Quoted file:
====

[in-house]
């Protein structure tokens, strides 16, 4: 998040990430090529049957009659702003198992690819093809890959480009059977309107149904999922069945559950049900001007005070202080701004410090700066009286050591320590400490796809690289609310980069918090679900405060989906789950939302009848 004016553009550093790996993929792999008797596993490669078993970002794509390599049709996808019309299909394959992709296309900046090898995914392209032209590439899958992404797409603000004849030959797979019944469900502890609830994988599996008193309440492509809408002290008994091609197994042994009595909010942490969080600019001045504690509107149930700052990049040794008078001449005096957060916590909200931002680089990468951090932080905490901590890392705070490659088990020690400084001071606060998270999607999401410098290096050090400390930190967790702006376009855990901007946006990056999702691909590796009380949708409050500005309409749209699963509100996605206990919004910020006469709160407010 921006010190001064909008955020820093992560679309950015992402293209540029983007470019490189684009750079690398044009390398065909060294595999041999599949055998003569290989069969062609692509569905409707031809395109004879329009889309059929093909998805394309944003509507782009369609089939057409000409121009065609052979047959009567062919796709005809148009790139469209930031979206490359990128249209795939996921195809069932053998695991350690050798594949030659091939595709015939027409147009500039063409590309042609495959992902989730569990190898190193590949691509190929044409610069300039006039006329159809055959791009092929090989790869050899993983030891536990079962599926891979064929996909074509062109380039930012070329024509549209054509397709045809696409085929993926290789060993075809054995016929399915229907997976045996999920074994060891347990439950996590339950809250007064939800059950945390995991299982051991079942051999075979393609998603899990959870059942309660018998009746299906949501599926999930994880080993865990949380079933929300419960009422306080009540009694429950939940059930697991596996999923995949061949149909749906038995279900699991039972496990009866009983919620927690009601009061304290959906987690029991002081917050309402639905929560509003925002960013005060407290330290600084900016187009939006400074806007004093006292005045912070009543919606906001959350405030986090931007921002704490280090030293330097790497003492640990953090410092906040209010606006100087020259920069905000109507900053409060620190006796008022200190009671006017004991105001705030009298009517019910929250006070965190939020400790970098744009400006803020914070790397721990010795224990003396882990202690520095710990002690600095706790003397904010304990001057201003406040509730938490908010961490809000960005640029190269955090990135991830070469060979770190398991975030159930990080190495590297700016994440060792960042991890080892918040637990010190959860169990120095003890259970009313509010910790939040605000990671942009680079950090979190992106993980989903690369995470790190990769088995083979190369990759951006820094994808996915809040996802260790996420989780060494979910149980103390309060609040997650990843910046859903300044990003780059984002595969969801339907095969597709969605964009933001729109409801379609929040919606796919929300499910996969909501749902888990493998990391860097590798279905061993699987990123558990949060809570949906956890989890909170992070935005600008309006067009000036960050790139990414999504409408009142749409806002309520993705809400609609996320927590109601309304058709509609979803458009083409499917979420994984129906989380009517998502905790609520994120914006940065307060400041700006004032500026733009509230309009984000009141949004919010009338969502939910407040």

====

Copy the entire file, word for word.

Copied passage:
[in-house]
């Protein structure tokens, strides 16, 4: 998040990430090529049957009659702003198992690819093809890959480009059977309107149904999922069945559950049900001007005070202080701004410090700066009286050591320590400490796809690289609310980069918090679900405060989906789950939302009848 004016553009550093790996993929792999008797596993490669078993970002794509390599049709996808019309299909394959992709296309900046090898995914392209032209590439899958992404797409603000004849030959797979019944469900502890609830994988599996008193309440492509809408002290008994091609197994042994009595909010942490969080600019001045504690509107149930700052990049040794008078001449005096957060916590909200931002680089990468951090932080905490901590890392705070490659088990020690400084001071606060998270999607999401410098290096050090400390930190967790702006376009855990901007946006990056999702691909590796009380949708409050500005309409749209699963509100996605206990919004910020006469709160407010 921006010190001064909008955020820093992560679309950015992402293209540029983007470019490189684009750079690398044009390398065909060294595999041999599949055998003569290989069969062609692509569905409707031809395109004879329009889309059929093909998805394309944003509507782009369609089939057409000409121009065609052979047959009567062919796709005809148009790139469209930031979206490359990128249209795939996921195809069932053998695991350690050798594949030659091939595709015939027409147009500039063409590309042609495959992902989730569990190898190193590949691509190929044409610069300039006039006329159809055959791009092929090989790869050899993983030891536990079962599926891979064929996909074509062109380039930012070329024509549209054509397709045809696409085929993926290789060993075809054995016929399915229907997976045996999920074994060891347990439950996590339950809250007064939800059950945390995991299982051991079942051999075979393609998603899990959870059942309660018998009746299906949501599926999930994880080993865990949380079933929300419960009422306080009540009694429950939940059930697991596996999923995949061949149909749906038995279900699991039972496990009866009983919620927690009601009061304290959906987690029991002081917050309402639905929560509003925002960013005060407290330290600084900016187009939006400074806007004093006292005045912070009543919606906001959350405030986090931007921002704490280090030293330097790497003492640990953090410092906040209010606006100087020259920069905000109507900053409060620190006796008022200190009671006017004991105001705030009298009517019910929250006070965190939020400790970098744009400006803020914070790397721990010795224990003396882990202690520095710990002690600095706790003397904010304990001057201003406040509730938490908010961490809000960005640029190269955090990135991830070469060979770190398991975030159930990080190495590297700016994440060792960042991890080892918040637990010190959860169990120095003890259970009313509010910790939040605000990671942009680079950090979190992106993980989903690369995470790190990769088995083979190369990759951006820094994808996915809040996802260790996420989780060494979910149980103390309060609040997650990843910046859903300044990003780059984002595969969801339907095969597709969605964009933001729109409801379609929040919606796919929300499910996969909501749902888990493998990391860097590798279905061993699987990123558990949060809570949906956890989890909170992070935005600008309006067009000036960050790139990414999504409408009142749409806002309520993705809400609609996320927590109601309304058709509609979803458009083409499917979420994984129906989380009517998502905790609520994120914006940065307060400041700006004032500026733009509230309009984000009141949004919010009338969502939910407040």